Quantification of granular cell reference volume
Granular cell reference volumes were estimated using previously established protocols and Cavalieri's direct estimator [48, 49, 51]. Serial coronal sections were imaged using the Leica TCS-SP confocal microscope with a multiband confocal imaging spectrophotometer. For each section, the GCL area was outlined using 20 × objective images (20×, Plan-Apochromat, NA: 0.7, multiple immersion) and analyzed with Scion Beta 4.0.2 (NIH) software. GCL total volume was calculated from V = ∑A × T × 4 where ∑A is the sum of area measurements, T is the section thickness (50 μm) and 4 is the periodicity of the section sample. For volume determination, the coefficient of error was calculated to be 0.04 (the standard deviation of section area values divided by the square root of the estimated mean, Glaser and Wilson ). For volume studies, 6 animals from each genotype group were randomly selected, right and left dentate gyri were measured and for each mouse the two values were averaged.
Colocalization of BrdU and cell phenotype markers
Colocalization analysis was performed using the Leica Laser Confocal TCS SP microscope. Sections were optically sliced in the Z-axis at 4 μm intervals and fluorescent images were acquired, one per each marker. In early studies, we determined that immunostaining signal was robust without an observable decline through Z-axis distances of approximately 20 μm from the section surface and thereafter began to decrease. Therefore, analysis was restricted to the top 15 μm of each section where immunostaining was optimal. In each section the number of BrdU-positive cells associated with markers for NeuN or GFAP was counted as described by Peterson . For each dentate gyrus, 7-9 sections were assessed (the number required to fully span each dentate gyrus) and each BrdU-positive cell were assessed for phenotype markers. For each mouse, data from the right and left gyri were averaged. The proportions of BrdU-positive cells associated with NeuN and GFAP markers were calculated. Images obtained from individual optical slices were imported to Adobe Photoshop 5.5 for composition of figures.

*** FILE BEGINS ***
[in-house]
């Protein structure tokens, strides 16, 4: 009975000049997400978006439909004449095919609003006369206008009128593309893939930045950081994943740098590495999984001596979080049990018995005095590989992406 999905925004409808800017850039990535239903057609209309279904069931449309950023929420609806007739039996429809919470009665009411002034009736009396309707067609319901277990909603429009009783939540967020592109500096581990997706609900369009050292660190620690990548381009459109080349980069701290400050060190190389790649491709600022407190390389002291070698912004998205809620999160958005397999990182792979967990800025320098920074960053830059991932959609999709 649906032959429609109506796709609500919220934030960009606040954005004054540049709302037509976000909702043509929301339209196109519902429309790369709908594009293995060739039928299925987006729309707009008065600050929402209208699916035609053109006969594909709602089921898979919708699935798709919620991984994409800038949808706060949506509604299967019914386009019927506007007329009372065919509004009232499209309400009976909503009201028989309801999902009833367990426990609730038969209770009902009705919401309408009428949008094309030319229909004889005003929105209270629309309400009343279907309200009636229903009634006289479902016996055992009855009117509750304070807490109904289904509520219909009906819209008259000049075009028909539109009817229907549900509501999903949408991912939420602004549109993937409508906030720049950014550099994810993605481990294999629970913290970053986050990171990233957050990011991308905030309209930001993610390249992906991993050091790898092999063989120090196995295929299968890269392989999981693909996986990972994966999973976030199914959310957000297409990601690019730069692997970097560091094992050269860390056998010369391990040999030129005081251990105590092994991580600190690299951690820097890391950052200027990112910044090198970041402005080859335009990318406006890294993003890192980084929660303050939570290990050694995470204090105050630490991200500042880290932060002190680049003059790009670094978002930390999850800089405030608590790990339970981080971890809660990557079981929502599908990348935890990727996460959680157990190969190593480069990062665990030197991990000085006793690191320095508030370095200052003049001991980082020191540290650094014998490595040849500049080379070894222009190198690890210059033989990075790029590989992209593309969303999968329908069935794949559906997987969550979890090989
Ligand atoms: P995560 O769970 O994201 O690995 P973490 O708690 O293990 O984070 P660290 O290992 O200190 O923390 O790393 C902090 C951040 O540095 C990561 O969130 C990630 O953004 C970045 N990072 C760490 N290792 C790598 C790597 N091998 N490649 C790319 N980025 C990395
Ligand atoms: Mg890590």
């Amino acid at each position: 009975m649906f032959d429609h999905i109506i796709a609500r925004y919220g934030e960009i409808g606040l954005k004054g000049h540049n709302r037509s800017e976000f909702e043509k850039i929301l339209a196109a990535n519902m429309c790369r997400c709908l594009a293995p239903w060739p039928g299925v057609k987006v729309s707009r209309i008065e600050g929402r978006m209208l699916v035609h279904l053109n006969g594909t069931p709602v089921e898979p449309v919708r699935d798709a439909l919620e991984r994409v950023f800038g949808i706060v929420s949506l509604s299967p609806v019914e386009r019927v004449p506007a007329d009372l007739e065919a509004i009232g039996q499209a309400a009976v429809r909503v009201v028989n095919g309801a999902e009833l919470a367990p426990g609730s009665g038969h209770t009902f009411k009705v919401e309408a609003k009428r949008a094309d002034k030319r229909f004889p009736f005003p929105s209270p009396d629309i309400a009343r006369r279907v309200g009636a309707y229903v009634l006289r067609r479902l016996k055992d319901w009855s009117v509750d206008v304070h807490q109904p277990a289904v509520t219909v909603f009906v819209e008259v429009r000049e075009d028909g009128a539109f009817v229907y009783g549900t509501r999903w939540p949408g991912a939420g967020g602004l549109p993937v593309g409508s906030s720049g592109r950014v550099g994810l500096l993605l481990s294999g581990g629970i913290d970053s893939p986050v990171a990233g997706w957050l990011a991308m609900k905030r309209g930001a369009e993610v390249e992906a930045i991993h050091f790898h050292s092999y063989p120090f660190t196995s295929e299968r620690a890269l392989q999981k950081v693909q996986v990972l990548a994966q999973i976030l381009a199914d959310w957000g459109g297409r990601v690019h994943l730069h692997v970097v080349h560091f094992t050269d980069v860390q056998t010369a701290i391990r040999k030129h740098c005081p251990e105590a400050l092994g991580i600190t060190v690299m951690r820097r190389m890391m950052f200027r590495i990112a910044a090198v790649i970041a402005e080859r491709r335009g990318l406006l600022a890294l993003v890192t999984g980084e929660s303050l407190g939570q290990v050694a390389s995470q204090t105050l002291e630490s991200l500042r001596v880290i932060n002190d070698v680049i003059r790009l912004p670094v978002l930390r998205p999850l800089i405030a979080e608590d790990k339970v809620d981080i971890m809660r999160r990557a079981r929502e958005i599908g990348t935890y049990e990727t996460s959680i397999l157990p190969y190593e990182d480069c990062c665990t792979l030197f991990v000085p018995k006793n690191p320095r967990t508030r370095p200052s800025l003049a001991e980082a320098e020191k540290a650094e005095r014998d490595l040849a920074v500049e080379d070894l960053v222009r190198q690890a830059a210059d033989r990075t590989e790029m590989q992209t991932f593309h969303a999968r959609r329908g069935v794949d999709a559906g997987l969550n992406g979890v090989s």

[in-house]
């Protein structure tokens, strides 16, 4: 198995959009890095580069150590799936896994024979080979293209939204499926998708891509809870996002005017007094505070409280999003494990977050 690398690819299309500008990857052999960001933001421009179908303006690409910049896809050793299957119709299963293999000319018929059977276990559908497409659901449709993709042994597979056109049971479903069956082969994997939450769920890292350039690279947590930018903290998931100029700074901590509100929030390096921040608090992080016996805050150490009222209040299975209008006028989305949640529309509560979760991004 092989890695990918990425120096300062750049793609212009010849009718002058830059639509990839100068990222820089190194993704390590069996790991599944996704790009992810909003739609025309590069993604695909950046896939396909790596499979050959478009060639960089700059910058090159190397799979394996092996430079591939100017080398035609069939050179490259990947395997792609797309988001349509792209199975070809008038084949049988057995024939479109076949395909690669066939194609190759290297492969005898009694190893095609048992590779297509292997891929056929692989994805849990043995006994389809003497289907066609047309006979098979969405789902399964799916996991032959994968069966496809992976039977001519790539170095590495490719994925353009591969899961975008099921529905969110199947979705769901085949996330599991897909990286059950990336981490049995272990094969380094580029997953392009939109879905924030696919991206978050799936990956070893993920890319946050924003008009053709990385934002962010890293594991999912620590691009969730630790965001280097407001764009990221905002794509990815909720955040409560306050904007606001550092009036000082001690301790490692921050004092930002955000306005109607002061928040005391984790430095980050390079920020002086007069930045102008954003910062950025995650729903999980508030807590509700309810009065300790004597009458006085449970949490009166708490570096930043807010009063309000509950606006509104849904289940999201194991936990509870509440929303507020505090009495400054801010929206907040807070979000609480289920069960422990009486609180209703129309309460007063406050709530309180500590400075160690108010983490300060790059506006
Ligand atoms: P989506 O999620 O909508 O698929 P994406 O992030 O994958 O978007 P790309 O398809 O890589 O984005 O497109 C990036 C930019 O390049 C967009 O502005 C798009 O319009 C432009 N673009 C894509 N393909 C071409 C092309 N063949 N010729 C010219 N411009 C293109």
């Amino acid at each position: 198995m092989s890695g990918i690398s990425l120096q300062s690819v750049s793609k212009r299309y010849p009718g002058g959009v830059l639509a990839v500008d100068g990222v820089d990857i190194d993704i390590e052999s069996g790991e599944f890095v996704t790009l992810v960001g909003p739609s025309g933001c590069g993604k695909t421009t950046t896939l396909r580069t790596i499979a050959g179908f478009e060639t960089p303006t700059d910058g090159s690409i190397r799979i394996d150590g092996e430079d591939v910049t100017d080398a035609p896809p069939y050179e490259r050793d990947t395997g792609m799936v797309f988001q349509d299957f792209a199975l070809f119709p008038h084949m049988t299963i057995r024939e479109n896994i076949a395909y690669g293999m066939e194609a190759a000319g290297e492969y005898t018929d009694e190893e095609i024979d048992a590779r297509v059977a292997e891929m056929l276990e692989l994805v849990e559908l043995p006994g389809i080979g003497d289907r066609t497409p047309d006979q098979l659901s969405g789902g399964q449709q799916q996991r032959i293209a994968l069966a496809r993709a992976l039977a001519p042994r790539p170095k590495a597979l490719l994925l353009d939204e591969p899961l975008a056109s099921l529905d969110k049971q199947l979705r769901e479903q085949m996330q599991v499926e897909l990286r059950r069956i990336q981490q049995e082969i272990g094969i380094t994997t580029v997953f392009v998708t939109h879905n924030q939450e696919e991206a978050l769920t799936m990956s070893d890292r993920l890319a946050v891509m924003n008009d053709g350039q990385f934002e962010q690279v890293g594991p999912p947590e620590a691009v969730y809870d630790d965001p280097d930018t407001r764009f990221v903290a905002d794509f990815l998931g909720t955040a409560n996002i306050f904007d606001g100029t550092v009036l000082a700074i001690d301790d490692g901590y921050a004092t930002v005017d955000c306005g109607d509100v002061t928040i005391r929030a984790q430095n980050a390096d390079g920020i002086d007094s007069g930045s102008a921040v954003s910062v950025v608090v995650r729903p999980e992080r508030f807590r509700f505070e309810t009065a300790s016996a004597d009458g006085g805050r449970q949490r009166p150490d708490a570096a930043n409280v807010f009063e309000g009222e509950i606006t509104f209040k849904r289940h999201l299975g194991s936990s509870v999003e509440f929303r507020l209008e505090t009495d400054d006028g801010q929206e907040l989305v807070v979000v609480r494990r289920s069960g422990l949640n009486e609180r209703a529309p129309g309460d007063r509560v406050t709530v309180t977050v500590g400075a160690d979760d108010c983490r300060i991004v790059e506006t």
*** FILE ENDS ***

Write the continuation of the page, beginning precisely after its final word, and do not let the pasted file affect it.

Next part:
The data are expressed as mean values ± standard error of mean (SEM) from n independent experiments. Statistical analyses were performed using one-way analysis of variance (ANOVA) with number of positive cells as a factor, followed by Student-Newman-Keuls post hoc comparisons or Student's t test, when required.
McKay R: Stem cells in the central nervous system. Science. 1997, 276: 66-71. 10.1126/science.276.5309.66.
Temple S, Alvarez-Buylla A: Stem cells in the adult mammalian central nervous system. Curr Opin Neurobiol. 1999, 9: 135-141. 10.1016/S0959-4388(99)80017-8.
Emsley JG, Mitchell BD, Kempermann G, Macklis JD: Adult neurogenesis and repair of the adult CNS with neural progenitors, precursors, and stem cells. Prog Neurobiol. 2005, 75: 321-41. 10.1016/j.pneurobio.2005.04.002.
Christie BR, Cameron HA: Neurogenesis in the adult hippocampus. Hippocampus. 2006, 16: 199-207. 10.1002/hipo.20151.
Hagg T: Endogenous regulators of adult CNS neurogenesis. Curr Pharm Des. 2007, 13: 1829-40. 10.2174/138161207780858393.
Gould E: How widespread is adult neurogenesis in mammals?. Nat Rev Neurosci. 2007, 8: 481-8. 10.1038/nrn2147.
Horner PJ, Gage FH: Regenerating the damaged central nervous system. Nature. 2000, 407: 963-969. 10.1038/35039559.
Picard-Riera N, Nait-Oumesmar B, Baron-Van Evercooren A: Endogenous adult neural stem cells: limits and potential to repair the injured central nervous system. J Neurosci Res. 2004, 76: 223-31. 10.1002/jnr.20040.
Huang EJ, Reichardt LF: TRK receptors: roles in neuronal signal transduction. Annual Review of Biochemistry. 2003, 72: 609-642. 10.1146/annurev.biochem.72.121801.161629.
Hempstead BL: The many faces of p75. Curr Op Neurobiol. 2002, 12: 260-267. 10.1016/S0959-4388(02)00321-5.
Chao MV: Neurotrophins and their receptors: a convergence point for many signalling pathways. Nat Rev Neurosci. 2003, 4: 299-309. 10.1038/nrn1078.
Gentry JJ, Barker PA, Carter BD: The p75 neurotrophin receptor: multiple interactions and numerous functions. Prog Brain Res. 2004, 146: 25-39. full_text.
Nakamura T, Endo KI, Kinoshita S: Identification of human oral keratinocyte stem/progenitor cells by neurotrophin receptor p75 and the role of neurotrophin/p75 signaling. Stem Cells. 2007, 25: 628-638. 10.1634/stemcells.2006-0494.
Seidel K, Erck C, Buchberger A: Evidence for the participation of nerve growth factor and its low-affinity receptor (p75NTR) in the regulation of the myogenic program. J Cellular Physiol. 1998, 176: 10-21. 10.1002/(SICI)1097-4652(199807)176:1<10::AID-JCP2>3.0.CO;2-B.